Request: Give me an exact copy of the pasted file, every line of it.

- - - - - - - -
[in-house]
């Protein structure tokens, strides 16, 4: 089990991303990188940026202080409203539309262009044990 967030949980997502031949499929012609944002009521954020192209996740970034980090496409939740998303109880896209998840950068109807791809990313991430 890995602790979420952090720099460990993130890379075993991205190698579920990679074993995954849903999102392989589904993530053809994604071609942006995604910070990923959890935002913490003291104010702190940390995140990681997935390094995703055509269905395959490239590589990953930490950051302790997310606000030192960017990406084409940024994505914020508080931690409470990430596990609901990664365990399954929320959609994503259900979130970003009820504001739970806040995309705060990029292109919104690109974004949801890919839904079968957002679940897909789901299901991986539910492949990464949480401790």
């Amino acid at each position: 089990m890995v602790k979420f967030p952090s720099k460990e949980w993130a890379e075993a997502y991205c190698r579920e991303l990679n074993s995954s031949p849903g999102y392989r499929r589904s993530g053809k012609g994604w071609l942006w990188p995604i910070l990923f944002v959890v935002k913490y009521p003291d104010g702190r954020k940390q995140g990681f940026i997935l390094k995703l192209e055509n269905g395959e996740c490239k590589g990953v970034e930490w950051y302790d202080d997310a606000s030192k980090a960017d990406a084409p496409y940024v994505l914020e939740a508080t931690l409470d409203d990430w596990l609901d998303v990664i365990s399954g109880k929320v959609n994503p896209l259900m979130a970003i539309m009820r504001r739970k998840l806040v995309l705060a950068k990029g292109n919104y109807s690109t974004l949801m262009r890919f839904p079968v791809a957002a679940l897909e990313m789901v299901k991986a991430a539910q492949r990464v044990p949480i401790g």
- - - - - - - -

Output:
[in-house]
């Protein structure tokens, strides 16, 4: 089990991303990188940026202080409203539309262009044990 967030949980997502031949499929012609944002009521954020192209996740970034980090496409939740998303109880896209998840950068109807791809990313991430 890995602790979420952090720099460990993130890379075993991205190698579920990679074993995954849903999102392989589904993530053809994604071609942006995604910070990923959890935002913490003291104010702190940390995140990681997935390094995703055509269905395959490239590589990953930490950051302790997310606000030192960017990406084409940024994505914020508080931690409470990430596990609901990664365990399954929320959609994503259900979130970003009820504001739970806040995309705060990029292109919104690109974004949801890919839904079968957002679940897909789901299901991986539910492949990464949480401790």
């Amino acid at each position: 089990m890995v602790k979420f967030p952090s720099k460990e949980w993130a890379e075993a997502y991205c190698r579920e991303l990679n074993s995954s031949p849903g999102y392989r499929r589904s993530g053809k012609g994604w071609l942006w990188p995604i910070l990923f944002v959890v935002k913490y009521p003291d104010g702190r954020k940390q995140g990681f940026i997935l390094k995703l192209e055509n269905g395959e996740c490239k590589g990953v970034e930490w950051y302790d202080d997310a606000s030192k980090a960017d990406a084409p496409y940024v994505l914020e939740a508080t931690l409470d409203d990430w596990l609901d998303v990664i365990s399954g109880k929320v959609n994503p896209l259900m979130a970003i539309m009820r504001r739970k998840l806040v995309l705060a950068k990029g292109n919104y109807s690109t974004l949801m262009r890919f839904p079968v791809a957002a679940l897909e990313m789901v299901k991986a991430a539910q492949r990464v044990p949480i401790g």